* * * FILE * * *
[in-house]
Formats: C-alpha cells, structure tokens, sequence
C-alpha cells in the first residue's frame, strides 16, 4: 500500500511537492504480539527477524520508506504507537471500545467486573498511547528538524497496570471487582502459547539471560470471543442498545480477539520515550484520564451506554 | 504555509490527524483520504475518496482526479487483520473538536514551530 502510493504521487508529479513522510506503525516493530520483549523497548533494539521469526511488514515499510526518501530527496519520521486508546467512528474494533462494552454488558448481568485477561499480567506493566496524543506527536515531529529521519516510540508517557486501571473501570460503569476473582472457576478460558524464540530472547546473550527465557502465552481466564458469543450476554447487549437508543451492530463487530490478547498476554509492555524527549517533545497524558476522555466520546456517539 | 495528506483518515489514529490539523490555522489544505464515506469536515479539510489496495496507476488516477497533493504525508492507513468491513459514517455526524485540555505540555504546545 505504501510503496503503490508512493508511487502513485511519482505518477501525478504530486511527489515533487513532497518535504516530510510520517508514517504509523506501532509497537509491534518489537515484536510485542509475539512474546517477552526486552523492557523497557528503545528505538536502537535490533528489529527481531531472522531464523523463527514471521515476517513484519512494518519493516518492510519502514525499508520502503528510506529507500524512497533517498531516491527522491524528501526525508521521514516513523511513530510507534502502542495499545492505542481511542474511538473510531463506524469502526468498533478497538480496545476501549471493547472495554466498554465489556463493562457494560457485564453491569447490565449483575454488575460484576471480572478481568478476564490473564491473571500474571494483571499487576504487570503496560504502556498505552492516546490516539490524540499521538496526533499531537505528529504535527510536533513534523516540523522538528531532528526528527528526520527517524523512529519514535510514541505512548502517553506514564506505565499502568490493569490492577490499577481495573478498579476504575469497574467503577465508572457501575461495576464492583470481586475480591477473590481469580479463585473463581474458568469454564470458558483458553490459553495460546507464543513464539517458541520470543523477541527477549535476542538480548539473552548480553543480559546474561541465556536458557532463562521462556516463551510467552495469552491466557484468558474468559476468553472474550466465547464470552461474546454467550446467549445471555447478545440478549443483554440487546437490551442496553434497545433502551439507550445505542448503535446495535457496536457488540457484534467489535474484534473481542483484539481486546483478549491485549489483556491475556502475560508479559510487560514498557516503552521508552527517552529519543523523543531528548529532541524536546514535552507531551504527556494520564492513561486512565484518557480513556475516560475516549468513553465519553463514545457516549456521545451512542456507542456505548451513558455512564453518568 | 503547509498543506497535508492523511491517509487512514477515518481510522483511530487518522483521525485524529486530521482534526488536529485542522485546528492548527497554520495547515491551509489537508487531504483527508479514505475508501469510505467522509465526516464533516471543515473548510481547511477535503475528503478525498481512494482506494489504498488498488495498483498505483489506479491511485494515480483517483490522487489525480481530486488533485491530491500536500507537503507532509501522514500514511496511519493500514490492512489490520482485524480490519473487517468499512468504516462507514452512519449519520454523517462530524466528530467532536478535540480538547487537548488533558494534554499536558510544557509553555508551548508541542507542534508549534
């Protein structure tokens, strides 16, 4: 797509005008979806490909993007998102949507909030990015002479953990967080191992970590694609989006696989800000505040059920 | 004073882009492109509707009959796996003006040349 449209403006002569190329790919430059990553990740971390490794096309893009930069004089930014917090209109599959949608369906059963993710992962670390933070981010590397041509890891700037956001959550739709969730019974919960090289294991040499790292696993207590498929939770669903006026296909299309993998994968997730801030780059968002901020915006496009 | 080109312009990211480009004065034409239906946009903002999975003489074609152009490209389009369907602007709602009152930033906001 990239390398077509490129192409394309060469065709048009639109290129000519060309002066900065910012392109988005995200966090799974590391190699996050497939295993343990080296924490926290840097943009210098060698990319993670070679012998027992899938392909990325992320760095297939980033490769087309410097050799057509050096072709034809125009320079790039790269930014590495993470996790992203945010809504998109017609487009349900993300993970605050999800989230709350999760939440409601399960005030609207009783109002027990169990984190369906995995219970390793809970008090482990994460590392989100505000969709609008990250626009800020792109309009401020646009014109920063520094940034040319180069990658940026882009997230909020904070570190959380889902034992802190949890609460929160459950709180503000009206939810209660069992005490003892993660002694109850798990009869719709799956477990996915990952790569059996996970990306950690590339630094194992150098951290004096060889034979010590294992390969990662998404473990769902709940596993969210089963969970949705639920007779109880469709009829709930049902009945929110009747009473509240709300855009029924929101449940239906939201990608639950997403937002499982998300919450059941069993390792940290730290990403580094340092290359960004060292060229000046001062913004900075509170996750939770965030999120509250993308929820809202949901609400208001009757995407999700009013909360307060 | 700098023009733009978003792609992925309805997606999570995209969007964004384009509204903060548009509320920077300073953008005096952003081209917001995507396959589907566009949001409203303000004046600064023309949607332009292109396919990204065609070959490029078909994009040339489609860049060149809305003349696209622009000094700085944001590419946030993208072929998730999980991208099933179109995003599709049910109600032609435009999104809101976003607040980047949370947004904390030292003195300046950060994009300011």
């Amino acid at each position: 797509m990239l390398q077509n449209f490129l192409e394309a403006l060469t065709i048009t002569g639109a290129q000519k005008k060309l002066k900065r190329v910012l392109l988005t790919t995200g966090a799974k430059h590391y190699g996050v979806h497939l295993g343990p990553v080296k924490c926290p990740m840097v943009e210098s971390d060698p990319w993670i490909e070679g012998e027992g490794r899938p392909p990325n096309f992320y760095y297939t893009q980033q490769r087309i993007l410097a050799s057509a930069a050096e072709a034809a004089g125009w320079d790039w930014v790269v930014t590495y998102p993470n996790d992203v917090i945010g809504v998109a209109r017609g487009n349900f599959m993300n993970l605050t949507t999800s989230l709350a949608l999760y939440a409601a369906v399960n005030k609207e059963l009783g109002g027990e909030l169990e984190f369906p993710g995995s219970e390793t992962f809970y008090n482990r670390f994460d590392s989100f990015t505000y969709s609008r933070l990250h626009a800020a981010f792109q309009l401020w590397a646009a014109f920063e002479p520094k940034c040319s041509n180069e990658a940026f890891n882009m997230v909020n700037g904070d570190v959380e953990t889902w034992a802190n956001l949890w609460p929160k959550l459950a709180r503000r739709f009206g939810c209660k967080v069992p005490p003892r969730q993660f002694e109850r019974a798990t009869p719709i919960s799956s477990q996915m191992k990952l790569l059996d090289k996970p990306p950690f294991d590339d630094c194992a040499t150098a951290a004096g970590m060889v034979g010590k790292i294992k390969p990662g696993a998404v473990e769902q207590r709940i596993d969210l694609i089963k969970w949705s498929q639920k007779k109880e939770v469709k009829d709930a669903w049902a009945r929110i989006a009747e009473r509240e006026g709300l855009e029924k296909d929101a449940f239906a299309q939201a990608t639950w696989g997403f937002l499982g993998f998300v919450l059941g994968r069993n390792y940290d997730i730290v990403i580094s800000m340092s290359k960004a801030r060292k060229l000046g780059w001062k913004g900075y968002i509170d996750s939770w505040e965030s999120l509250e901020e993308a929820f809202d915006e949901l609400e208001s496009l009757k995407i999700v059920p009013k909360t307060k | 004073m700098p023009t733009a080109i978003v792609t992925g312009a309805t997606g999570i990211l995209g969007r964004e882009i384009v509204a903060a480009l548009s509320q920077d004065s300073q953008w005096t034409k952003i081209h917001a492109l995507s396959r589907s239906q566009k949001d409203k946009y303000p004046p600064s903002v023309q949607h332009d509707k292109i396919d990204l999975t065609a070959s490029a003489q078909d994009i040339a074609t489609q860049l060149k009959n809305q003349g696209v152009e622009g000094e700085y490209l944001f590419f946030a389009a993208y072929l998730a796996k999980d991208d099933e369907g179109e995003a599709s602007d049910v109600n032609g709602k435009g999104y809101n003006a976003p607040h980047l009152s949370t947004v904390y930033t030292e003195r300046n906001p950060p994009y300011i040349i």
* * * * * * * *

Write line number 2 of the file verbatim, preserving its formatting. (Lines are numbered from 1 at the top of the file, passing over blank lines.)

Formats: C-alpha cells, structure tokens, sequence